He is disarmingly open about all this – explaining how he lies to the families, buys the girls, and then forces them into brothels.

No-one is sure about the figures. But it is thought there could be 100,000 Philippine children involved in the local sex trade.

Others are forced into domestic work or mining or sugar plantations, or shipped abroad.

They are victims of a trafficking empire that has become one of the world’s most lucrative criminal industries.

Filipino sex prisoner thought she was in France
By Gemma Luz Corotan
Last updated 00:24am (Mla time) 04/26/2007

SHE is only 17 but has the knowing look and corrupted innocence of someone much older.

Thin and frail, she laughs easily. But it is a laughter of cynicism and of one bitterly disappointed with a world from which she expected much, and which she will never see quite the same way again.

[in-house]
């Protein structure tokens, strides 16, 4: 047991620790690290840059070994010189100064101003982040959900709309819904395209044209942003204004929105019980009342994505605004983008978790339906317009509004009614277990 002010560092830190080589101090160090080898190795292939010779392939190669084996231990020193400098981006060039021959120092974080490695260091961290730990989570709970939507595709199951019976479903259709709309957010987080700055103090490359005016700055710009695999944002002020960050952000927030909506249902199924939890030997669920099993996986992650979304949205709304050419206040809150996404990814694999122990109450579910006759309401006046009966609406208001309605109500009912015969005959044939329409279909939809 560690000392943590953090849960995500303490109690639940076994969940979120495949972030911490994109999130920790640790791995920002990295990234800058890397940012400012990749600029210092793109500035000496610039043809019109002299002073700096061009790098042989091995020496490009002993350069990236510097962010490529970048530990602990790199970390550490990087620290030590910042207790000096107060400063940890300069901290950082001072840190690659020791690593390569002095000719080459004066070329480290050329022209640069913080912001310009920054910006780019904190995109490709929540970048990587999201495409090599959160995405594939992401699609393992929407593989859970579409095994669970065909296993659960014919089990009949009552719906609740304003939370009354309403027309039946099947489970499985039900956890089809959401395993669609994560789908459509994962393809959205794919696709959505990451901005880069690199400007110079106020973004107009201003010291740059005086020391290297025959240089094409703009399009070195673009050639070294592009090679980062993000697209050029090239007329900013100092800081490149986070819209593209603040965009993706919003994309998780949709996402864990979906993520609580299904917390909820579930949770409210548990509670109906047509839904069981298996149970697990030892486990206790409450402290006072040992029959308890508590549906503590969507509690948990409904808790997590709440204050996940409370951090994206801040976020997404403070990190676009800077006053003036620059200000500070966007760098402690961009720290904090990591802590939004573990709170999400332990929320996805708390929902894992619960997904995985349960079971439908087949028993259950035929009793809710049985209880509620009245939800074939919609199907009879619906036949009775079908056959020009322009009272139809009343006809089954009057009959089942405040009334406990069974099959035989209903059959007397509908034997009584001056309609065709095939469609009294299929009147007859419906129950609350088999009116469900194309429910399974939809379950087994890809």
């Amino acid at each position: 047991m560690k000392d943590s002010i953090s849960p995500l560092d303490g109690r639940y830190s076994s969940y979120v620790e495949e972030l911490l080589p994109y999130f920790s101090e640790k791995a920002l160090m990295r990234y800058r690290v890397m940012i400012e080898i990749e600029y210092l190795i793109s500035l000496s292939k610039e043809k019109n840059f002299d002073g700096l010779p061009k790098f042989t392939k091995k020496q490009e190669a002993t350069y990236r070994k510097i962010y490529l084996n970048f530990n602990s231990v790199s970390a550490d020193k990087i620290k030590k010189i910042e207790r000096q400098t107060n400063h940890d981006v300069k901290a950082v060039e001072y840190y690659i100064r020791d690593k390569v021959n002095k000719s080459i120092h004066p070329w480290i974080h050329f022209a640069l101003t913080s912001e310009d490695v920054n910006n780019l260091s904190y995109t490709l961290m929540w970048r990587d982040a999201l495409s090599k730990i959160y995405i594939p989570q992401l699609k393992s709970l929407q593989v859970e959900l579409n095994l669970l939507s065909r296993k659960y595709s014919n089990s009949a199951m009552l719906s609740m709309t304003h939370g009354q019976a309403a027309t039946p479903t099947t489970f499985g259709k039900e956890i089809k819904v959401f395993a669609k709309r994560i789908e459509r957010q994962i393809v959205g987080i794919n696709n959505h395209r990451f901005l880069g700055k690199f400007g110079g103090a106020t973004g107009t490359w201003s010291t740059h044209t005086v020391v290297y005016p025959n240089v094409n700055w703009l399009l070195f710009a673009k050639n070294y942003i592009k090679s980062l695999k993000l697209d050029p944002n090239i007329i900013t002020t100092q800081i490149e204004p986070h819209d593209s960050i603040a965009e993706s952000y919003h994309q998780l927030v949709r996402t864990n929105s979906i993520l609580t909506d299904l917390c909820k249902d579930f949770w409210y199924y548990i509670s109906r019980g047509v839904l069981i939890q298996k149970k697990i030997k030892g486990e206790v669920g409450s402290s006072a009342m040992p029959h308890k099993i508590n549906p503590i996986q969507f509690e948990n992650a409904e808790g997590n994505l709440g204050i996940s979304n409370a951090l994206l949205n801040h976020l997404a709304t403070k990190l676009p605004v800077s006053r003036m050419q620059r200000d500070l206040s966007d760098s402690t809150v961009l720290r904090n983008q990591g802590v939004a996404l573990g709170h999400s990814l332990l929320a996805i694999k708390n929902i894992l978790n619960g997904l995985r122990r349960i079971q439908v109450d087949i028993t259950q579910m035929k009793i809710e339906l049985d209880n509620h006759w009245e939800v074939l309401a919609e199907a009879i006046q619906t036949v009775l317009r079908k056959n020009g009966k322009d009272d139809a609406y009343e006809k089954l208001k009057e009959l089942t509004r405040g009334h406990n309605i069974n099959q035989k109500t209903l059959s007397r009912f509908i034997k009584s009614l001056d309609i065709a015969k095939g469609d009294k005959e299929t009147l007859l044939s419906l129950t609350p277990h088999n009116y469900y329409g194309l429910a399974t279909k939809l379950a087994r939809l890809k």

Let’s call her Maria. She and three others like her recently returned to the Philippines after being rescued from hell.

Three months ago, Maria landed in war-torn Ivory Coast in the continent of Africa and thought she was in France–just one of many unsuspecting Filipino women and children who challenge and cross prohibited borders to enter the lair of the world’s most vicious trafficking and prostitution syndicates.

It was only a month after she was sold repeatedly to countless men that she thought to ask a Lebanese customer: “Where am I really?”

She was told that she was in Cote d’Ivoire, not in France, but in West Africa.